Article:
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One-Fifth of Federal Direct Student Loans in Default; Equals Over $113 Billion

by Ken Anderson | Aug 08, 2013
Only about four in 10 borrowers with direct federal student loans are paying them back, according to a report that offers the first comprehensive snapshot of the program since the government created it in 2010.

Only about four in 10 borrowers with direct federal student loans are paying them back, according to a report that offers the first comprehensive snapshot of the program since the government created it in 2010.

Many of the 27.8 million borrowers with these newer direct federal loans aren't yet required to make payments: About 35 percent are still in school or within a six-month grace period after graduation, the report said.

However, about 18 percent are in programs designed to help distressed borrowers or have returned to school, and some 8 percent are in default, meaning the borrower hasn't made a payment in at least a year, according to the Consumer Financial Protection Bureau, the federal regulator that released the report.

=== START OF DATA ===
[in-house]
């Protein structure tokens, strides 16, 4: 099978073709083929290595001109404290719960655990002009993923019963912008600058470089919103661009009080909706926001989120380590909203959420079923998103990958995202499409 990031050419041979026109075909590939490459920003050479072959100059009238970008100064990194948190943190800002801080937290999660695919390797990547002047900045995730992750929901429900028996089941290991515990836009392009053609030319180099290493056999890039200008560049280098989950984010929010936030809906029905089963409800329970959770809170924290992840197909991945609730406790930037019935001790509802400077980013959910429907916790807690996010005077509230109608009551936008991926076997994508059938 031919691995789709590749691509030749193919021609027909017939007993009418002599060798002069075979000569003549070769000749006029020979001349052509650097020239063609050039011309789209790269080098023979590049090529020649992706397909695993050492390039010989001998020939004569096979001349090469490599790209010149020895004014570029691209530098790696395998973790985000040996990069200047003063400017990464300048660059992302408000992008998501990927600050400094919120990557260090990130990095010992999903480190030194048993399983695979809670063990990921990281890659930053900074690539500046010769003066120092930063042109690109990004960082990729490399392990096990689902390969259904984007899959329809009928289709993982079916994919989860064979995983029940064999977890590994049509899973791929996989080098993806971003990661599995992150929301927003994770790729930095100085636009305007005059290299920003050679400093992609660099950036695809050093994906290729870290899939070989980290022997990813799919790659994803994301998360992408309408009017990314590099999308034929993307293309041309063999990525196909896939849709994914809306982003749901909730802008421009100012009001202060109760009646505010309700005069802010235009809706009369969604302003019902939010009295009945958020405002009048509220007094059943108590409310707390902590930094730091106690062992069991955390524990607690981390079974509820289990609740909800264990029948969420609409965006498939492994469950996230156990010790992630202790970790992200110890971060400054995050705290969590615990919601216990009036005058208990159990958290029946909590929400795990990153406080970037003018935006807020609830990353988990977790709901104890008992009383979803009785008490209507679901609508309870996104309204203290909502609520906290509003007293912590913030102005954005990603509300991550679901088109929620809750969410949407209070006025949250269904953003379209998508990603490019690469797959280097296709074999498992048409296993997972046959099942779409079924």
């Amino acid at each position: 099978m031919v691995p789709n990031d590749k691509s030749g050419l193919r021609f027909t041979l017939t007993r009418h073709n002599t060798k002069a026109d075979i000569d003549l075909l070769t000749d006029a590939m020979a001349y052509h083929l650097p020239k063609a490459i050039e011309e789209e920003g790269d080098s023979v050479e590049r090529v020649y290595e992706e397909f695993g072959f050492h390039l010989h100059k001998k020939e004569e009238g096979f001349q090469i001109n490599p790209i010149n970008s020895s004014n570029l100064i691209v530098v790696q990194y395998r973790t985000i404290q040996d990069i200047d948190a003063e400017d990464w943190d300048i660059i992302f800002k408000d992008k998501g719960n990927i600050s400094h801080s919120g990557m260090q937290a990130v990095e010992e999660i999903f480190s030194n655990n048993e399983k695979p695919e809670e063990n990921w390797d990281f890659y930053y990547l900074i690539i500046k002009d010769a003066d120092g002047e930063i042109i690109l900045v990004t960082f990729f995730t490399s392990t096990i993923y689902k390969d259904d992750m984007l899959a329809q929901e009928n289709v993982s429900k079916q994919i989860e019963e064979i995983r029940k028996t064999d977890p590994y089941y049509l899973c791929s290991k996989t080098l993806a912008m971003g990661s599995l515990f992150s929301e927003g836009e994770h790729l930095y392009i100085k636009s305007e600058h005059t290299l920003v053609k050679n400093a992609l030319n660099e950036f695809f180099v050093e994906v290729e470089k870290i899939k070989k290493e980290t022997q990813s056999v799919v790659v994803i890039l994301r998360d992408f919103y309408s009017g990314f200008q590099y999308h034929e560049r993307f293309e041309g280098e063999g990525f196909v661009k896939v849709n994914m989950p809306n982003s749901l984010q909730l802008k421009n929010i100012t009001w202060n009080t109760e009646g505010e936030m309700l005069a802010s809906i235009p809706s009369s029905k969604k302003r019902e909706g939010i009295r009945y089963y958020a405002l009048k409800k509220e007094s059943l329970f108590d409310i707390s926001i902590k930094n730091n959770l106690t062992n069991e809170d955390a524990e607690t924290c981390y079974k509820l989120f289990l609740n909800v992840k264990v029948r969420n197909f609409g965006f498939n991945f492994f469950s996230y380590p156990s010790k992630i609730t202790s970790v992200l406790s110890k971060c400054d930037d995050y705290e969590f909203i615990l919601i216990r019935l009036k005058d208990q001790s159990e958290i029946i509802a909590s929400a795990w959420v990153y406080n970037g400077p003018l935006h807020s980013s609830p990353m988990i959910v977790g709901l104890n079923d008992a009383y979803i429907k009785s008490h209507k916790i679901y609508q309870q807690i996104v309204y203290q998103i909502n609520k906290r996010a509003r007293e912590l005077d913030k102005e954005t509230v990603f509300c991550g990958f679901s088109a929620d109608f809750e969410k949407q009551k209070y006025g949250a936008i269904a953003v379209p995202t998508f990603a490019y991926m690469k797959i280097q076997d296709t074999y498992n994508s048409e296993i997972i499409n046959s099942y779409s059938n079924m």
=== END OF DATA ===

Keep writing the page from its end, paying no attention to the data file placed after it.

The report indicates that a significant number of borrowers in the new program are unable to repay. Excluding borrowers who don't yet have to make payments because they are still in school or within the grace period, more than a fifth (about 22 percent) are in default or forbearance.

(Source: The Wall Street Journal, 6 August 2013)